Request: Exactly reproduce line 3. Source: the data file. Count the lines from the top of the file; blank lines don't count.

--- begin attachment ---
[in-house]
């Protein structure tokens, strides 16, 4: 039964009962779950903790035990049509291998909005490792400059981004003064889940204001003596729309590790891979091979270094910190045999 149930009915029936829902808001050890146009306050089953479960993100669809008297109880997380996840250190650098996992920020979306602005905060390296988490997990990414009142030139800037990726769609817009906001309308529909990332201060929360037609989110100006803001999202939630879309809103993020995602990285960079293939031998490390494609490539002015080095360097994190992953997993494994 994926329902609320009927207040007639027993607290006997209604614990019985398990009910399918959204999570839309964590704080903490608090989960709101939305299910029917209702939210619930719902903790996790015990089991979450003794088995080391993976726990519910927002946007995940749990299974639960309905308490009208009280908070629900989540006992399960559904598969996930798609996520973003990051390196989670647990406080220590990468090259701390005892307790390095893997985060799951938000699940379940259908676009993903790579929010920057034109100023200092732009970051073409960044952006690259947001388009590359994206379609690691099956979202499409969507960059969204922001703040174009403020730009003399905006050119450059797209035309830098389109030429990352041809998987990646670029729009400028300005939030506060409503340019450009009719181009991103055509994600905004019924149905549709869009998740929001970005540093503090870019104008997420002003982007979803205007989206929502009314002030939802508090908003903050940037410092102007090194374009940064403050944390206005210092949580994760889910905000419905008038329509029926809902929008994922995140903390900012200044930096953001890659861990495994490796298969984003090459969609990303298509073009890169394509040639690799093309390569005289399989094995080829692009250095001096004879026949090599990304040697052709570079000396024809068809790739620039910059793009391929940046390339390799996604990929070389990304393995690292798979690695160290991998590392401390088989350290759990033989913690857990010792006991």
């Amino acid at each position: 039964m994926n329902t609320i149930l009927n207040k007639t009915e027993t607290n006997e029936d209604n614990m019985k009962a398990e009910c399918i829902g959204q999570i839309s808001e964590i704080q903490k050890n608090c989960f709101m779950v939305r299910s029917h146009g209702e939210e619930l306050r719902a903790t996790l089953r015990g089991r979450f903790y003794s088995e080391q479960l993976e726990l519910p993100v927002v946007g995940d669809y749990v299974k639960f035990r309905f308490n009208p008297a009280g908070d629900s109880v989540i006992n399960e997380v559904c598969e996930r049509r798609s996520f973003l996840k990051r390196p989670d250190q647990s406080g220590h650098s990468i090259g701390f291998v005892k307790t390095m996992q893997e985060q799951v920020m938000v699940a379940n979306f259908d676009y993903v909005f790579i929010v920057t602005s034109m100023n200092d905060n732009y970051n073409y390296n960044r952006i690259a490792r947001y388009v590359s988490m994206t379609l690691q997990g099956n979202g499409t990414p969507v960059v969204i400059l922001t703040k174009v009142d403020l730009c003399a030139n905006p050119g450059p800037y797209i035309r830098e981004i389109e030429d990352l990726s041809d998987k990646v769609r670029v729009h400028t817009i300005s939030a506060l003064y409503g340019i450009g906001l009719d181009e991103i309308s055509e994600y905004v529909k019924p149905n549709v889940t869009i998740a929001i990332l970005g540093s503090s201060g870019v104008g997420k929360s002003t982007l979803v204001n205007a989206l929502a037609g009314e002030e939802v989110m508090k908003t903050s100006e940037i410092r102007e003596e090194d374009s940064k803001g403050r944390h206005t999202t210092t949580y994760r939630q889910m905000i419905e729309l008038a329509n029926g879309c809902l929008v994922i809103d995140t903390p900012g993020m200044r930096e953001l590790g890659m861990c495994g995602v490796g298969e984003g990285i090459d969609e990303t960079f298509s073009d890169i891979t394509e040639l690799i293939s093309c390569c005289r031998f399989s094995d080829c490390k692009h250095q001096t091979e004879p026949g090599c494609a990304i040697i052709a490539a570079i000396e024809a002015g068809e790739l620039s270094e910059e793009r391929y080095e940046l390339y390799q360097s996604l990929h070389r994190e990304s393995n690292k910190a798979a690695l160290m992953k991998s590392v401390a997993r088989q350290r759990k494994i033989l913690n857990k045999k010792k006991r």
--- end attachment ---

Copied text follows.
């Amino acid at each position: 039964m994926n329902t609320i149930l009927n207040k007639t009915e027993t607290n006997e029936d209604n614990m019985k009962a398990e009910c399918i829902g959204q999570i839309s808001e964590i704080q903490k050890n608090c989960f709101m779950v939305r299910s029917h146009g209702e939210e619930l306050r719902a903790t996790l089953r015990g089991r979450f903790y003794s088995e080391q479960l993976e726990l519910p993100v927002v946007g995940d669809y749990v299974k639960f035990r309905f308490n009208p008297a009280g908070d629900s109880v989540i006992n399960e997380v559904c598969e996930r049509r798609s996520f973003l996840k990051r390196p989670d250190q647990s406080g220590h650098s990468i090259g701390f291998v005892k307790t390095m996992q893997e985060q799951v920020m938000v699940a379940n979306f259908d676009y993903v909005f790579i929010v920057t602005s034109m100023n200092d905060n732009y970051n073409y390296n960044r952006i690259a490792r947001y388009v590359s988490m994206t379609l690691q997990g099956n979202g499409t990414p969507v960059v969204i400059l922001t703040k174009v009142d403020l730009c003399a030139n905006p050119g450059p800037y797209i035309r830098e981004i389109e030429d990352l990726s041809d998987k990646v769609r670029v729009h400028t817009i300005s939030a506060l003064y409503g340019i450009g906001l009719d181009e991103i309308s055509e994600y905004v529909k019924p149905n549709v889940t869009i998740a929001i990332l970005g540093s503090s201060g870019v104008g997420k929360s002003t982007l979803v204001n205007a989206l929502a037609g009314e002030e939802v989110m508090k908003t903050s100006e940037i410092r102007e003596e090194d374009s940064k803001g403050r944390h206005t999202t210092t949580y994760r939630q889910m905000i419905e729309l008038a329509n029926g879309c809902l929008v994922i809103d995140t903390p900012g993020m200044r930096e953001l590790g890659m861990c495994g995602v490796g298969e984003g990285i090459d969609e990303t960079f298509s073009d890169i891979t394509e040639l690799i293939s093309c390569c005289r031998f399989s094995d080829c490390k692009h250095q001096t091979e004879p026949g090599c494609a990304i040697i052709a490539a570079i000396e024809a002015g068809e790739l620039s270094e910059e793009r391929y080095e940046l390339y390799q360097s996604l990929h070389r994190e990304s393995n690292k910190a798979a690695l160290m992953k991998s590392v401390a997993r088989q350290r759990k494994i033989l913690n857990k045999k010792k006991r």